There are over 120,000 registered plumbers in the UK today, and if you’re looking for how to become a licensed plumber, it’s wise to do some research and find out if this career is right for you.
A career in plumbing can be challenging, but very varied and rewarding, leading to lots of different opportunities.
It’s important to consider what type of company you’d want to work for first, as established plumbing companies will generally be more trusted and also potentially operate around the clock, meaning you aren’t limited in your work.
What makes a good plumber?
It’s important to consider what qualities a plumber needs to have if you are wondering how to qualify as a plumber.
The main skill a plumber will need is practical ability as plumbing involves a lot of manual work with tools and pipework.
In addition to physical skills, mental skills are equally as important. A plumber needs to have good problem-solving skills and the ability to follow technical plans.
Plumbers need to understand the importance of health and safety, as hazards like high pressure water, electricity and hot water can all pose serious health risks.
In their work, a plumber will need to have great attention to detail and a careful, well-ordered approach to work. Customers are trusting you to do a job and expecting a great outcome, so there’s no room for errors caused by laziness.
Speaking of customers, a good plumber will also require decent customer service skills to talk to people whilst you work in and around their property, plus the ability to work alone or in a team and stay motivated.
On the legal side, plumbers need all of their relevant qualifications and usually a full driving license.
What does a plumber do?
Plumbing can be a varied role, so your daily activities will be different every day, but revolve around the same kind of tasks.
Whether working in a domestic or a commercial premise, providing an emergency response or planned works, your role will be challenging, progressive and rewarding.
Typical plumbing services include:
– Installing water supplies and heating systems
– Detection and repair of faults in systems or equipment
– Attending emergency call outs to fix leaks and burst pipes
– Servicing gas and oil-fired central heating systems, boilers and radiators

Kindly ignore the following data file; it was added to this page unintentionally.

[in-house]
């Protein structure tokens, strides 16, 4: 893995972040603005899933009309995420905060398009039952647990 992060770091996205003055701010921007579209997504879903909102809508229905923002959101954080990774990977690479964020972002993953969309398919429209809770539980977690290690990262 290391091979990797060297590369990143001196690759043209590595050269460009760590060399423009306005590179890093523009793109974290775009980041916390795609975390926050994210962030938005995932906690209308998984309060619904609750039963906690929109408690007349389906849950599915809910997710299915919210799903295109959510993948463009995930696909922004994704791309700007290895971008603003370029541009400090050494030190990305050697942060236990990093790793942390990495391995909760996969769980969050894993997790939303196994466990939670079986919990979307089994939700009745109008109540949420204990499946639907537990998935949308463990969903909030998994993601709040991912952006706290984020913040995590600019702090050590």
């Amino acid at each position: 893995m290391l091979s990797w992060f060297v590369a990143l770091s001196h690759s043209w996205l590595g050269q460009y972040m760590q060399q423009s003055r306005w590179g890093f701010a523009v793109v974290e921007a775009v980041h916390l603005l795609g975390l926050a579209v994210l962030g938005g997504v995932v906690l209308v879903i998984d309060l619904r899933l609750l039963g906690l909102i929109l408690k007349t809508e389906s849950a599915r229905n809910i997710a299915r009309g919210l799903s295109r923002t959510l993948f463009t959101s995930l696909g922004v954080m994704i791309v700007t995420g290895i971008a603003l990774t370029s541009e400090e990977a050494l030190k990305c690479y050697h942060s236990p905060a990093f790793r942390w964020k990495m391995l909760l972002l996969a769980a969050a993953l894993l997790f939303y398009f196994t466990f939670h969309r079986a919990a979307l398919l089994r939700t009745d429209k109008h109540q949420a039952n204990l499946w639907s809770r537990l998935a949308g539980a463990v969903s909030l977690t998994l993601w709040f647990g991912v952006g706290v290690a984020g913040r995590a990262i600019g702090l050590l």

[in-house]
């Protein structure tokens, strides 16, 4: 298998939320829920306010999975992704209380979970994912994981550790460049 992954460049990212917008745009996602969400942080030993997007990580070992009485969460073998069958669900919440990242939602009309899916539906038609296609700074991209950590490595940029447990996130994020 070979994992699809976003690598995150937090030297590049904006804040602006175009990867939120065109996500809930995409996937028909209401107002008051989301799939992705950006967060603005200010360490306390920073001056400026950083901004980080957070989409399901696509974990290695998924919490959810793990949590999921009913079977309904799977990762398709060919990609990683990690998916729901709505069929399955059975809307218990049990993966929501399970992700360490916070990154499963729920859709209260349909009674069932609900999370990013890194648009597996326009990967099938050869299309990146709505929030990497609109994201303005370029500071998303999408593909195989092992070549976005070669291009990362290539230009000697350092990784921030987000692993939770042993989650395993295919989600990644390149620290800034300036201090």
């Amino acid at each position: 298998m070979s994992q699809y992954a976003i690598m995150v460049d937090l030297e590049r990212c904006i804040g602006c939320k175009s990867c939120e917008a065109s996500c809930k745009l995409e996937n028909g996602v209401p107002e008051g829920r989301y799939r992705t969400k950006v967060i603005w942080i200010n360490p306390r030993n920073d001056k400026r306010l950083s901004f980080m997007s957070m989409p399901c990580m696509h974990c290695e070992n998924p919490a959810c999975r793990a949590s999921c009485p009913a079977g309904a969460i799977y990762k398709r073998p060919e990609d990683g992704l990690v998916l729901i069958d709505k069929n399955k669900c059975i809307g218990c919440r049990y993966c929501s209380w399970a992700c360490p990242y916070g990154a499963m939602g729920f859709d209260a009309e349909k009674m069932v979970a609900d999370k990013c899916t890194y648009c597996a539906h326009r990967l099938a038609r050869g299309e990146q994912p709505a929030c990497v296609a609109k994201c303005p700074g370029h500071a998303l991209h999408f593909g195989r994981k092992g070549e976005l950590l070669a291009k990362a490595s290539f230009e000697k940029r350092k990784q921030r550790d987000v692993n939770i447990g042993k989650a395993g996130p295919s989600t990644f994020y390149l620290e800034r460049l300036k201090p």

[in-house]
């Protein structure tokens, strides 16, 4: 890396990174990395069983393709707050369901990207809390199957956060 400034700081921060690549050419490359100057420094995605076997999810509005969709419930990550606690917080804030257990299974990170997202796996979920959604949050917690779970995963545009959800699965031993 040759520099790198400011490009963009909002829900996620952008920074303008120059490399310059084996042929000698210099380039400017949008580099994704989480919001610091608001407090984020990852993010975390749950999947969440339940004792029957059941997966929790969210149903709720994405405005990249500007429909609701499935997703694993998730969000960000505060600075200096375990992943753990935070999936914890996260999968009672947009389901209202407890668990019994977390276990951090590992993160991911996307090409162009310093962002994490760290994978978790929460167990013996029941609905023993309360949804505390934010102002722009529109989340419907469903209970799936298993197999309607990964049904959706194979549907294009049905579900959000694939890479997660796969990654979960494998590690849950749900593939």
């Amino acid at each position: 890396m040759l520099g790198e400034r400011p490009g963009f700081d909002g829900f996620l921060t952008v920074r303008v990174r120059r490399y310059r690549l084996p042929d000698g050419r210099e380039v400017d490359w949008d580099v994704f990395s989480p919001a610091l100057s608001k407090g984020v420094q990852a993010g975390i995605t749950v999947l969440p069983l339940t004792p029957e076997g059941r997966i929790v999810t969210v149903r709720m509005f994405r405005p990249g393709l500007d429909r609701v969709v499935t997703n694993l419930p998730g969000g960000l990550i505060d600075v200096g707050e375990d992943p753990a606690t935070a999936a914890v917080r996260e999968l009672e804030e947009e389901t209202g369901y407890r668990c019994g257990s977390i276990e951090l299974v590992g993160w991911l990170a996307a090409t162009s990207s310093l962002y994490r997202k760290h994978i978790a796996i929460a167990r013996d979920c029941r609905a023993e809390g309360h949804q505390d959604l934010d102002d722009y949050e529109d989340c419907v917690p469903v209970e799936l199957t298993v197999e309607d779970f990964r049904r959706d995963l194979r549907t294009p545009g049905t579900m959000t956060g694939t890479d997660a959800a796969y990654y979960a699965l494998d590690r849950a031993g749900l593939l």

– Servicing air conditioning and ventilation units
– Use of hand and power tools, with the possibility of welding equipment too
When and where does a plumber work?
Working hours are highly dependant on the type of company you work for. If you work for a smaller company, it might be more restricted hours, however, if you work for a larger organisation there may be more flexibility and more options for what times you can work.
As for where you work, it entirely depends on where the plumbing works need to be carried out. Sometimes, it will involve doing work in tight spaces indoors and sometimes it will be outside.
Some types of work may require you to work at heights, involving scaffolding to repair gutters for example.
How much does a plumber earn?
The average expected salary for a plumber is between £24,000 and £26,000 a year, but with experience this can increase to anywhere from £28,000 and £35,000 a year, although this can vary from region to region.
N.B. These figures are based on salary guidelines in the plumbing industry as a subcontractor.
Plumbing also gives the option to work for yourself, and therefore let you set your own rate if you’re self-employed.
Plumbing career progression
As mentioned, the more experience you have in the plumbing industry, the higher the typical salary.
When you’re looking for work, it’s always best to find a company that specialises in both plumbing and heating, so you can progress your skills to become a plumbing & heating engineer.
An engineer who is qualified in both plumbing and heating is much more valuable to a company as they are more versatile, and therefore more adept to resolving a customer’s problem.
It’s essential for plumbers to be insured with Plumbers Public Liability Insurance as this will protect you if someone gets injured or their property is damaged as a result of your business.
If you have employees, contractors or temporary staff, you’re required by UK law to take out employer’s liability insurance.
How to qualify as a plumber
Finally, arguably one of the most important questions is how to qualify as a plumber!
To be a qualified plumber, you’ll need an industry recognised qualification at level 2 or 3.
These are typically level 2 (NVQ) Diploma in Installing and Maintaining Domestic Heating Systems and Level 2/3 (NVQ) Diploma in Domestic Plumbing and Heating
The common route into a plumbing career is a plumbing and heating apprenticeship. This usually takes two to three years to complete and combines learning with practical skills on the job.
Apprenticeships vary from place to place, but you can find more on apprenticeships at the gov website.
As you can see, plumbing certainly makes for an interest and varied career, where you’ll never be short of progression.